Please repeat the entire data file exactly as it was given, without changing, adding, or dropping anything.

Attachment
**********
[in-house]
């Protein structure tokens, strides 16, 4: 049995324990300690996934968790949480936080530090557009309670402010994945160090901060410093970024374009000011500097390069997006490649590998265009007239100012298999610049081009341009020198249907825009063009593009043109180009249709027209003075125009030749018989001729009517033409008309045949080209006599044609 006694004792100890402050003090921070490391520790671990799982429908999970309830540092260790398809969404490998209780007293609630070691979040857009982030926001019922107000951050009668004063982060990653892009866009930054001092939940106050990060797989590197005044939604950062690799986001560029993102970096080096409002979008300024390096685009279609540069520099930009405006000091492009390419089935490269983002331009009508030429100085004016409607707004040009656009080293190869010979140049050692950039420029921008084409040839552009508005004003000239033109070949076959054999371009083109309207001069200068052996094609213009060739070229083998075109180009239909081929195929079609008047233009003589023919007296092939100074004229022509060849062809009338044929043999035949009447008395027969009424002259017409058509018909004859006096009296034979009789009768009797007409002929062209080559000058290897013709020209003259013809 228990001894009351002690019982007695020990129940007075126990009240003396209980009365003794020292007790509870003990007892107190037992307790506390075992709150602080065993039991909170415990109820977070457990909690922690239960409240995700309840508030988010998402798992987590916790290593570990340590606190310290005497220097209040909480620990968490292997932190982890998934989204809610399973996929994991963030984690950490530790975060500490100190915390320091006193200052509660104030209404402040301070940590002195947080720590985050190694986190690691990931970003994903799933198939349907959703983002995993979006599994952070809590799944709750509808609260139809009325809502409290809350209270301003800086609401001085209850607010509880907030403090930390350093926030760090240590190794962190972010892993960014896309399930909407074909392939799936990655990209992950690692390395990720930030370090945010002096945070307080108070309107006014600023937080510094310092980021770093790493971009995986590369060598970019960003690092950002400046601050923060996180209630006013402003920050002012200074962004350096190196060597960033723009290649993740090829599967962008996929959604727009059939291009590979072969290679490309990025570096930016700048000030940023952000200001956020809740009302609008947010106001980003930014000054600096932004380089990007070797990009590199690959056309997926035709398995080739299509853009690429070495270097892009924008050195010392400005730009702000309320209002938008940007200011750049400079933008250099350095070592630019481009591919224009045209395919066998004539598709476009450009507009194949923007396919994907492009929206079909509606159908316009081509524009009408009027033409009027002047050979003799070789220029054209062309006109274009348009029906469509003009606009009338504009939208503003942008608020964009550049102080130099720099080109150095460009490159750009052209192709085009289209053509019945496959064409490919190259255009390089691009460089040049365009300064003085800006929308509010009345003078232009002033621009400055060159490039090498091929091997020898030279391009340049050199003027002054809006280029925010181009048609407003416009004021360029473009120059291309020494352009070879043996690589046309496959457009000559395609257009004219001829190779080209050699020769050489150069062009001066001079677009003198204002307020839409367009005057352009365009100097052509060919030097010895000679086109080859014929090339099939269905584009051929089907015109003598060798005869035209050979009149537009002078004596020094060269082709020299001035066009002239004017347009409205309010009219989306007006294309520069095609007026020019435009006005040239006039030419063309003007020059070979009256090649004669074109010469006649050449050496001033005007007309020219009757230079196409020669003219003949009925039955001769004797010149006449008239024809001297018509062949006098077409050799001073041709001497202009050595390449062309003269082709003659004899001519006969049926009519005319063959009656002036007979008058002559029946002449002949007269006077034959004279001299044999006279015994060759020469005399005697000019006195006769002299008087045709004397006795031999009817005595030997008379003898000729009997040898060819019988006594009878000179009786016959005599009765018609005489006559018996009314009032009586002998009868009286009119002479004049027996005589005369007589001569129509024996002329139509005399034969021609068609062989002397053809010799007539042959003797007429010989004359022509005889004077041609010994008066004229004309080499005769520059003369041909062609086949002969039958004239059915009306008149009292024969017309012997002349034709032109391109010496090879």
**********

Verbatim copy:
[in-house]
């Protein structure tokens, strides 16, 4: 049995324990300690996934968790949480936080530090557009309670402010994945160090901060410093970024374009000011500097390069997006490649590998265009007239100012298999610049081009341009020198249907825009063009593009043109180009249709027209003075125009030749018989001729009517033409008309045949080209006599044609 006694004792100890402050003090921070490391520790671990799982429908999970309830540092260790398809969404490998209780007293609630070691979040857009982030926001019922107000951050009668004063982060990653892009866009930054001092939940106050990060797989590197005044939604950062690799986001560029993102970096080096409002979008300024390096685009279609540069520099930009405006000091492009390419089935490269983002331009009508030429100085004016409607707004040009656009080293190869010979140049050692950039420029921008084409040839552009508005004003000239033109070949076959054999371009083109309207001069200068052996094609213009060739070229083998075109180009239909081929195929079609008047233009003589023919007296092939100074004229022509060849062809009338044929043999035949009447008395027969009424002259017409058509018909004859006096009296034979009789009768009797007409002929062209080559000058290897013709020209003259013809 228990001894009351002690019982007695020990129940007075126990009240003396209980009365003794020292007790509870003990007892107190037992307790506390075992709150602080065993039991909170415990109820977070457990909690922690239960409240995700309840508030988010998402798992987590916790290593570990340590606190310290005497220097209040909480620990968490292997932190982890998934989204809610399973996929994991963030984690950490530790975060500490100190915390320091006193200052509660104030209404402040301070940590002195947080720590985050190694986190690691990931970003994903799933198939349907959703983002995993979006599994952070809590799944709750509808609260139809009325809502409290809350209270301003800086609401001085209850607010509880907030403090930390350093926030760090240590190794962190972010892993960014896309399930909407074909392939799936990655990209992950690692390395990720930030370090945010002096945070307080108070309107006014600023937080510094310092980021770093790493971009995986590369060598970019960003690092950002400046601050923060996180209630006013402003920050002012200074962004350096190196060597960033723009290649993740090829599967962008996929959604727009059939291009590979072969290679490309990025570096930016700048000030940023952000200001956020809740009302609008947010106001980003930014000054600096932004380089990007070797990009590199690959056309997926035709398995080739299509853009690429070495270097892009924008050195010392400005730009702000309320209002938008940007200011750049400079933008250099350095070592630019481009591919224009045209395919066998004539598709476009450009507009194949923007396919994907492009929206079909509606159908316009081509524009009408009027033409009027002047050979003799070789220029054209062309006109274009348009029906469509003009606009009338504009939208503003942008608020964009550049102080130099720099080109150095460009490159750009052209192709085009289209053509019945496959064409490919190259255009390089691009460089040049365009300064003085800006929308509010009345003078232009002033621009400055060159490039090498091929091997020898030279391009340049050199003027002054809006280029925010181009048609407003416009004021360029473009120059291309020494352009070879043996690589046309496959457009000559395609257009004219001829190779080209050699020769050489150069062009001066001079677009003198204002307020839409367009005057352009365009100097052509060919030097010895000679086109080859014929090339099939269905584009051929089907015109003598060798005869035209050979009149537009002078004596020094060269082709020299001035066009002239004017347009409205309010009219989306007006294309520069095609007026020019435009006005040239006039030419063309003007020059070979009256090649004669074109010469006649050449050496001033005007007309020219009757230079196409020669003219003949009925039955001769004797010149006449008239024809001297018509062949006098077409050799001073041709001497202009050595390449062309003269082709003659004899001519006969049926009519005319063959009656002036007979008058002559029946002449002949007269006077034959004279001299044999006279015994060759020469005399005697000019006195006769002299008087045709004397006795031999009817005595030997008379003898000729009997040898060819019988006594009878000179009786016959005599009765018609005489006559018996009314009032009586002998009868009286009119002479004049027996005589005369007589001569129509024996002329139509005399034969021609068609062989002397053809010799007539042959003797007429010989004359022509005889004077041609010994008066004229004309080499005769520059003369041909062609086949002969039958004239059915009306008149009292024969017309012997002349034709032109391109010496090879």